For any 1-dimensional two-mass elastic collision
M1*V1i + M2*V2i = M1*V1f + M2*V2f

M1*V1i² + M2*V2i² = M1*V1f² + M2*V2f²

Solve for V1f - V2f in terms of V1i - V2i
 
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  • #7
Hello,

I'm sorry, I'm still not really following. I still have to find the momentum of block B and state is the kinetic, the speeed of block 3 greater than, less than, or same as initial.
 
  • #8
PremedBeauty said:
Hello,

I'm sorry, I'm still not really following. I still have to find the momentum of block B and state is the kinetic, the speeed of block 3 greater than, less than, or same as initial.

For any 1-dimensional two-mass elastic collision:

M1*V1i + M2*V2i = M1*V1f + M2*V2f <== Rearrange this momentum equation

M1*V1i - M1*V1f = M2*V2f - M2*V2i <== Factor the Ms

M1(V1i - V1f) = M2(V2f - V2i)


M1*V1i² + M2*V2i² = M1*V1f² + M2*V2f² <== Rearrange this energy equation

M1*V1i² - M1*V1f² = M2*V2f² - M2*V2i² <== Factor the Ms

M1(V1i² - V1f²) = M2(V2f² - V2i²) <== Factor the differences of squares

M1(V1i - V1f)(V1i + V1f) = M2(V2f - V2i)(V2f - V2i)

Divide this last equation by the rearranged factored momentum equation above to get

(V1i + V1f) = (V2f + V2i)

This is usually rearranged and written as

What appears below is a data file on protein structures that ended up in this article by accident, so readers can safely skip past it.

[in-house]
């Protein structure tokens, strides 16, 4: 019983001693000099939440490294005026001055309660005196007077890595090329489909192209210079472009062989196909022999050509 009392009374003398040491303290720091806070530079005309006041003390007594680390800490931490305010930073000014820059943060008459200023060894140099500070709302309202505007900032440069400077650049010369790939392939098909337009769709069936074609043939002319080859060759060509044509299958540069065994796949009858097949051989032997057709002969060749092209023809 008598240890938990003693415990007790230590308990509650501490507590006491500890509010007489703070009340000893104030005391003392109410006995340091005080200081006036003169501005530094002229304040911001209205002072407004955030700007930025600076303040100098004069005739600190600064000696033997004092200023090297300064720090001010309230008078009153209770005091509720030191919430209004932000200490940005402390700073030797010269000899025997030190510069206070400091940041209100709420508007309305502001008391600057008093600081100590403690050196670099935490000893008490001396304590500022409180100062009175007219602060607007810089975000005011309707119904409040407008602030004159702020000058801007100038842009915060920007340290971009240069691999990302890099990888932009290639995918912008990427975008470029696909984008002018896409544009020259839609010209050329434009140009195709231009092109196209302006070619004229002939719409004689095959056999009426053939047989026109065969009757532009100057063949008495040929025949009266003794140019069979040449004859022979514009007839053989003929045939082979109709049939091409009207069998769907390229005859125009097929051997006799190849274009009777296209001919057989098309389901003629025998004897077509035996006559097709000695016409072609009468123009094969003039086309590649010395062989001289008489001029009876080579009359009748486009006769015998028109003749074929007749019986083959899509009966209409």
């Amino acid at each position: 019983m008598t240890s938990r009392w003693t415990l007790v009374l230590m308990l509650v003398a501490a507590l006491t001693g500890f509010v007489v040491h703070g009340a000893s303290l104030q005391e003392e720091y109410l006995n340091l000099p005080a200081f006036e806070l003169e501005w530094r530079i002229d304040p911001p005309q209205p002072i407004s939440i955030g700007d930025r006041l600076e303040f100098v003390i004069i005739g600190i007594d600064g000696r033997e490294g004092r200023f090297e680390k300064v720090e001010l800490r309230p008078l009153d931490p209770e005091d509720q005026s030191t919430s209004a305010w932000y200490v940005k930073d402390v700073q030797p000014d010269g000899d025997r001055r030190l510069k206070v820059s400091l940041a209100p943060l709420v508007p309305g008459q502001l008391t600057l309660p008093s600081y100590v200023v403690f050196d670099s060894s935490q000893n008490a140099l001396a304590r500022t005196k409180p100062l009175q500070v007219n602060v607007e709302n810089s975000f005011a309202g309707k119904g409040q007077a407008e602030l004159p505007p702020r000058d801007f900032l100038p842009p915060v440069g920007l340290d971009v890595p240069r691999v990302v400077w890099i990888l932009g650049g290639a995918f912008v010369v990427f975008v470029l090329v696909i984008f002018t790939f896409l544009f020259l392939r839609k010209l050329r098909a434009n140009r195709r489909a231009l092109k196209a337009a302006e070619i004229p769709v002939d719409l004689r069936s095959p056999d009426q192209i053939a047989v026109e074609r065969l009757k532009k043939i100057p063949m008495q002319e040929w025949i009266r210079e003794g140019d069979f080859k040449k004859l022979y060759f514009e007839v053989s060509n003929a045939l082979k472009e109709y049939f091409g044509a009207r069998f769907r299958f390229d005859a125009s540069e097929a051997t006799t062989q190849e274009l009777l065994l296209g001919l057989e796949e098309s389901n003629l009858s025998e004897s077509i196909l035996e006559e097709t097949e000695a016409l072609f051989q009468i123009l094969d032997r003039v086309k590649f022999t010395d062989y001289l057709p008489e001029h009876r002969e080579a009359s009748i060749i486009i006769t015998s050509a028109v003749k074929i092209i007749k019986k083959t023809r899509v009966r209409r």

(V1i - V2i) = -(V1f -V2f)

This equation is valid for any elastic collision of two objects in one dimension. Use it with the conservation of momentum equation for each collision in your problem. At least give this a try an post your results.
 

Related to How Does Momentum and Kinetic Energy Change in a Series of Elastic Collisions?

1. What is a collision?

A collision occurs when two objects come into contact with each other, resulting in a forceful impact or interaction between them. In the context of transportation, a collision usually refers to a crash or accident between two or more vehicles.

2. How can collisions be prevented?

Collisions can be prevented by following traffic laws and regulations, maintaining a safe distance from other vehicles, avoiding distracted or impaired driving, and regularly maintaining your vehicle to ensure it is in proper working condition. It is also important to stay alert and aware of your surroundings while driving.

3. What should I do if I witness a collision?

If you witness a collision, you should immediately pull over to a safe location and call 911 to report the incident and provide any necessary assistance to those involved. It is important to remain calm and follow the instructions of emergency responders.

4. What should I do if I am involved in a collision?

If you are involved in a collision, you should first check for any injuries and call for medical assistance if necessary. You should then exchange contact and insurance information with the other driver(s) involved and document the scene with photos or videos if possible. It is also important to report the incident to your insurance company and follow their instructions for filing a claim.

5. What are the common causes of collisions?

Some common causes of collisions include distracted driving, speeding, impaired driving, poor weather conditions, and vehicle malfunctions. It is important to always practice safe driving habits and be aware of potential hazards on the road to help prevent collisions.